Tuesday, June 4, 2013

Playing the Long Game

If circumstances had broken out differently, football might have claimed Torii Hunter as one of its own. Early in life Hunter excelled as both a quarterback and safety; so much so that during his first couple of years at Pine Bluff High School in Arkansas, Torii was better known for his football exploits than anything that happened on a baseball diamond. The apple doesn't fall far from the tree apparently, 3 of Hunter's teenage sons will enter college this fall on football scholarships at different schools. Fate would have other plans for the eldest Hunter however; as time passed Torii also became a genuine baseball star. By the time Hunter ended his high school career with back to back All State selections in the outfield, talent hungry scouts were eager to steer him towards a career in professional baseball. If he'd been born a little sooner, perhaps Hunter would not have had to choose between the gridiron and the diamond at all; as a youth he idolized two sport phenom Bo Jackson at Auburn and then as a pro for both the LA Raiders and Kansas City Royals. In retrospect, maybe that's why Torii Hunter chose a life in baseball after all; the haunting image of a broken Jackson limping off the field serving as an early reminder that baseball players have long careers while football players usually don't.

Regardless of what prompted Hunter to make his decision so many years ago, football's loss has clearly been baseball's gain. For sixteen and a half major league seasons Hunter has patrolled the outfield with the instincts of a free safety; first for the Minnesota Twins and LA Angels, now for the Tigers of Detroit. In exchange for his dedication, baseball has heaped numerous accolades on Hunter's mantle; 9 gold glove awards, 4 All Star appearances and a Silver Slugger in 2009 speak of both his excellence and his longevity. Naturally, the sport has also rewarded Torii handsomely in a monetary sense; it's a rare 37 year old ballplayer who can command the kind of scratch the Tigers laid out for Hunter this offsesaon. Tigers owner Mike Ilitch Sr gave Hunter 26 million reasons over 2 years to come to Motown but that isn't why Torii is here; he actually took a 6 million dollar pay cut from his salary with the Angels last season. Torii Hunter joined the Tigers because he and Ilitch are both burning in the same fire; both men are chasing a World Series on the wrong side of father time. For Hunter the championship would be his first, for the 84 year old Ilitch Sr, potentially his last. Neither man believes his life will be complete without one.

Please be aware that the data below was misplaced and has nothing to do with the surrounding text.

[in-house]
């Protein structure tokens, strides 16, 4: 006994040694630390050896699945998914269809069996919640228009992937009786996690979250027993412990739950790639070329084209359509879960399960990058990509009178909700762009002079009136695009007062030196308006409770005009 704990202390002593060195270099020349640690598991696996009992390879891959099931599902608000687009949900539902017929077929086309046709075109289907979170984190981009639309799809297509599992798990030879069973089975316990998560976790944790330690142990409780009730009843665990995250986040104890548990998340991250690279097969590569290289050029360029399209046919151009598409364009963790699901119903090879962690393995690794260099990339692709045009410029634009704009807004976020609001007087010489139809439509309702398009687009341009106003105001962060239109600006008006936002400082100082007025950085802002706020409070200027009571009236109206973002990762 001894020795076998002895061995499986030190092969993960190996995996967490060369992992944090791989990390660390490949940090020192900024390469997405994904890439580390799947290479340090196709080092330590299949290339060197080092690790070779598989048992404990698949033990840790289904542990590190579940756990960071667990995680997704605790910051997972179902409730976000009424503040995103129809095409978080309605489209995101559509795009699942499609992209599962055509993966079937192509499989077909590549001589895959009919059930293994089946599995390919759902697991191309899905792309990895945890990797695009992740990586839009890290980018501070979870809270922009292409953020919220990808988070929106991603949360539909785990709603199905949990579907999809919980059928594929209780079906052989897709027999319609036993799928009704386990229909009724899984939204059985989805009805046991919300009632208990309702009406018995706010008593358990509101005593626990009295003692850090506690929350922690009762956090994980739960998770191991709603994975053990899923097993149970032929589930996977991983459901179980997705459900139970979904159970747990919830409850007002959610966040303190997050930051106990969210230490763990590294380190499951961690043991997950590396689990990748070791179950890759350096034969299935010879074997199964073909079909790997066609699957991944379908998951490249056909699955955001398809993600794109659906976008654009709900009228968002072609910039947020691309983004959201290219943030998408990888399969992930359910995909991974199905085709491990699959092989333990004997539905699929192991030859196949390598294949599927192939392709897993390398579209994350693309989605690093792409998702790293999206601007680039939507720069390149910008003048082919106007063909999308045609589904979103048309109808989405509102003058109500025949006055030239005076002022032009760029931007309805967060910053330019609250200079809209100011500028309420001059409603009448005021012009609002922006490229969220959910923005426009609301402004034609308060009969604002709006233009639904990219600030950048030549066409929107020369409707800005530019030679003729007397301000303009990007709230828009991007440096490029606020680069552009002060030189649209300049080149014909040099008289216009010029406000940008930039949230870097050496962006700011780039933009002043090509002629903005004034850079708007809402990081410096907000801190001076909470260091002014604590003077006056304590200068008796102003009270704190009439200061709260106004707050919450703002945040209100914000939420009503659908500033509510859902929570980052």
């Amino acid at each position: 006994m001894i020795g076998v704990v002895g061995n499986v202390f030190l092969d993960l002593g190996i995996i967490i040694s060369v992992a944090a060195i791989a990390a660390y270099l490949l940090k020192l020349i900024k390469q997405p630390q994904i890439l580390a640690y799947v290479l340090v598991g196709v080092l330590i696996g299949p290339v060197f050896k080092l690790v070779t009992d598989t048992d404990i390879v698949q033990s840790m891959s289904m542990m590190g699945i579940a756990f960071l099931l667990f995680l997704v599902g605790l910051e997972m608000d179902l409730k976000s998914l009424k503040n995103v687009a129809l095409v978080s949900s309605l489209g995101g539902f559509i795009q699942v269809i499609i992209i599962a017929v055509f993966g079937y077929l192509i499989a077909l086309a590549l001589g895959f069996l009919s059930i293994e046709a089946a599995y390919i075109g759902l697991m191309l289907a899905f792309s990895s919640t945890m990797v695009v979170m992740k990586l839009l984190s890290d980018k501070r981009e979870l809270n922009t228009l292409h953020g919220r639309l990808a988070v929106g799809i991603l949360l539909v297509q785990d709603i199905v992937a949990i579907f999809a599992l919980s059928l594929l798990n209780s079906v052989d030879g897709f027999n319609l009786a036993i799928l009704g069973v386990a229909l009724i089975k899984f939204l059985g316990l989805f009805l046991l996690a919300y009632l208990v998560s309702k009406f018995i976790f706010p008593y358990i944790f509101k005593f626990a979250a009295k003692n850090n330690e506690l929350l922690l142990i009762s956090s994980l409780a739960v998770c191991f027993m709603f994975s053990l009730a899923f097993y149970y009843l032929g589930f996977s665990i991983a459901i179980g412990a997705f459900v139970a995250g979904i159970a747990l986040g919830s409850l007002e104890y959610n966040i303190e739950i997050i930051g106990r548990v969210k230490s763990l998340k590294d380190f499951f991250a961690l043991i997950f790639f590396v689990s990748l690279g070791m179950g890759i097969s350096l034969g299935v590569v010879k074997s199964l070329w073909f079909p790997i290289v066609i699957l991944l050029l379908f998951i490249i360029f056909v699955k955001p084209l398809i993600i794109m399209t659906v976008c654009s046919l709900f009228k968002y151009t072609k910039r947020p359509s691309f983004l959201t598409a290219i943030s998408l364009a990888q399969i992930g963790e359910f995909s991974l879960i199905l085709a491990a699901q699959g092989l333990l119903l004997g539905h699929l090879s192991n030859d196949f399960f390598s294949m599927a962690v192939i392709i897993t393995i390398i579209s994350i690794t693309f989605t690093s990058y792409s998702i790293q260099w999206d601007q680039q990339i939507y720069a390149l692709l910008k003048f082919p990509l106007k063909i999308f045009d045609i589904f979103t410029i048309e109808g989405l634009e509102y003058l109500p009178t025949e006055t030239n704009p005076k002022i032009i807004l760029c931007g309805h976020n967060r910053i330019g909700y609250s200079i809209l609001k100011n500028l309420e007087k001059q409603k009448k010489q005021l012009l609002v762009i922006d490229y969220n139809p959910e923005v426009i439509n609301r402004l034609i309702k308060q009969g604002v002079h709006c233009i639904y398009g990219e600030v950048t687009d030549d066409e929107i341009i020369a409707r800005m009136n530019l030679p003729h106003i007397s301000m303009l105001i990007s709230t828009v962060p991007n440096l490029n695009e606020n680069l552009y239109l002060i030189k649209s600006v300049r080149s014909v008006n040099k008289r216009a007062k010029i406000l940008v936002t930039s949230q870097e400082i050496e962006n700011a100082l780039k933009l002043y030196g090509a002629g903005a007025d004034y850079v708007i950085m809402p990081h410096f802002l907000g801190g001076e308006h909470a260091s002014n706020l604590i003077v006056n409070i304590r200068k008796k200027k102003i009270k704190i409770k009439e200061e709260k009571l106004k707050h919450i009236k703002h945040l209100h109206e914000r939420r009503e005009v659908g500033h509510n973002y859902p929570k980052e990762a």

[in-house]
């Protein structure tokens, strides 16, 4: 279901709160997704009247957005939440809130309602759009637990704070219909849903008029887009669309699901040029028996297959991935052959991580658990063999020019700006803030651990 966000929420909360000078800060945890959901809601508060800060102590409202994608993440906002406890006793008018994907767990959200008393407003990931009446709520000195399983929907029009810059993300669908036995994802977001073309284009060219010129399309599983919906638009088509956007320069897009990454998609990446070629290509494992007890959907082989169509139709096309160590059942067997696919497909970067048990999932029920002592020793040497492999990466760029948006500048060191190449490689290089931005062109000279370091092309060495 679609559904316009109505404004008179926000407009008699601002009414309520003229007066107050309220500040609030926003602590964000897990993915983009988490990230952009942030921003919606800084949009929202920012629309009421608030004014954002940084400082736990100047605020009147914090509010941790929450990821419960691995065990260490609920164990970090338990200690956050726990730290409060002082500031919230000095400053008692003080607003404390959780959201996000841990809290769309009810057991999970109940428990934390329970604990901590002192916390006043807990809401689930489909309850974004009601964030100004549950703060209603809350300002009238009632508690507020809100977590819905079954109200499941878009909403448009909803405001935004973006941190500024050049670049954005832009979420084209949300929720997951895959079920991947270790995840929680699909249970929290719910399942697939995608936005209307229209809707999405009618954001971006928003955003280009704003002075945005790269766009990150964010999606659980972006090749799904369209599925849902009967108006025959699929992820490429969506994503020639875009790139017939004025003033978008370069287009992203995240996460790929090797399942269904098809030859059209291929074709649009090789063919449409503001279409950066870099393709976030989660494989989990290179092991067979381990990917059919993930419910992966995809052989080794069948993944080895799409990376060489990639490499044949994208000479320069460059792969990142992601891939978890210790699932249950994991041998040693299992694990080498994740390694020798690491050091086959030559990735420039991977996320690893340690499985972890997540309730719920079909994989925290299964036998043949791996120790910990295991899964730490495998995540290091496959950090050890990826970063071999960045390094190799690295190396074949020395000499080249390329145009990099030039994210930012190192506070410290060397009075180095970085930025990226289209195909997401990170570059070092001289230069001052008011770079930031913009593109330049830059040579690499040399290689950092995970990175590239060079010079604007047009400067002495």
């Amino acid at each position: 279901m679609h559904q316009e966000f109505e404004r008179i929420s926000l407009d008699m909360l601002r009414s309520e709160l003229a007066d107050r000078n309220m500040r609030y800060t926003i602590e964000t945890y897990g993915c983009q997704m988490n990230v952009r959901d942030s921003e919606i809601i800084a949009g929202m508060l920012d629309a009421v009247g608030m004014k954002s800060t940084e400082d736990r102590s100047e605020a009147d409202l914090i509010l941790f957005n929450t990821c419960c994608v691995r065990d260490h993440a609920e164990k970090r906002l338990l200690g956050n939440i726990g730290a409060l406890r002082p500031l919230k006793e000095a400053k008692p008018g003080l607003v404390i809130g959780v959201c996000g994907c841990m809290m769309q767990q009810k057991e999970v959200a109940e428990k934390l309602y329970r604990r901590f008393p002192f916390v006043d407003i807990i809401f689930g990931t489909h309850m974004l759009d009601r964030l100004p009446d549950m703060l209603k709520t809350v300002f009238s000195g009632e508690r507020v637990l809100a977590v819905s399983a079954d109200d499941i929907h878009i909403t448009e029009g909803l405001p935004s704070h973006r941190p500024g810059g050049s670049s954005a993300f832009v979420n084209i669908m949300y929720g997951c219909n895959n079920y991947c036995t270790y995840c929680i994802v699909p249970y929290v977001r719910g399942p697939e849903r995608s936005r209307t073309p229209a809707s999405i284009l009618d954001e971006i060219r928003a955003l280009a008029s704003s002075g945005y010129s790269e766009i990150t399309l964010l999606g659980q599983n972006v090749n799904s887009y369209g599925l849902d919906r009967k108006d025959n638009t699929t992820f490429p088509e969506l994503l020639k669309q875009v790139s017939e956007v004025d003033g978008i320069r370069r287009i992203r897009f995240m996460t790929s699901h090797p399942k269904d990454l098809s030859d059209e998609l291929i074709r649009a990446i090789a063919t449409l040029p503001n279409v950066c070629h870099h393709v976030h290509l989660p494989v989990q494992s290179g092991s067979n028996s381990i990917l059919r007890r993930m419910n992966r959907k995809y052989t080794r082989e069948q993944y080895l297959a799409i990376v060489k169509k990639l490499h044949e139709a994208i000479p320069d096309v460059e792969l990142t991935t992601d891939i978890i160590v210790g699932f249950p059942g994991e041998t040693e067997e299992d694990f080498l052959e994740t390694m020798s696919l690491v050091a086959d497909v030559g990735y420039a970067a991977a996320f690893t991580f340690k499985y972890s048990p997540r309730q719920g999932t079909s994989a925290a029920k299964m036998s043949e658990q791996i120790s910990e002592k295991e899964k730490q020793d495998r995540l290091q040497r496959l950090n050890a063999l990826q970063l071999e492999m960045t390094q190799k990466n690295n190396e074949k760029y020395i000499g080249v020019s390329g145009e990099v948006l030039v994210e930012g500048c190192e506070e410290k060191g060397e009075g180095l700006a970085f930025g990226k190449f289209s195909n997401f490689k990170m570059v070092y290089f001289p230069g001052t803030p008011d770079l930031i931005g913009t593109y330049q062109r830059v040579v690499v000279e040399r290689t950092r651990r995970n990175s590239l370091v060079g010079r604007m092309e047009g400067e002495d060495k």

For most of his life in baseball, patience has been one of Torii Hunter's strongest virtues. It was patience that carried Hunter through 6 long years in the minors after he was selected 20th overall by the Twins in the 1993 draft. It was patience that prevented Hunter from retiring in 2000 when friction with then manager Tom Kelly caused his confidence to plummet and eventually lead to a demotion back to Triple-A ball. Even now it is patience that allows him to extend his time as a high impact player in baseball. For much of his career Torii has been a free swinging, power hitter with track star legs and a Hall of Fame glove. The Twins and then the Angels paid Hunter a princely sum to crush the ball deep and manufacture runs on offense. Eventually however a combination of age and the presence of stronger, younger hitters like Albert Pujols and Mike Trout moved Torii into a supporting role. Rather than raging against the realities of his situation, Hunter began to take a more patient, cautious approach at the plate. Freed from the burden of carrying his team's offense the veteran transformed himself into a smarter, safer hitter with better positional control for the good of the squad. By the time Tigers GM Dave Dombrowski was looking for a strong defensive outfielder to hit in front of superstars Prince Fielder and Miguel Cabrera, Torii had already transformed himself into the perfect player for the role.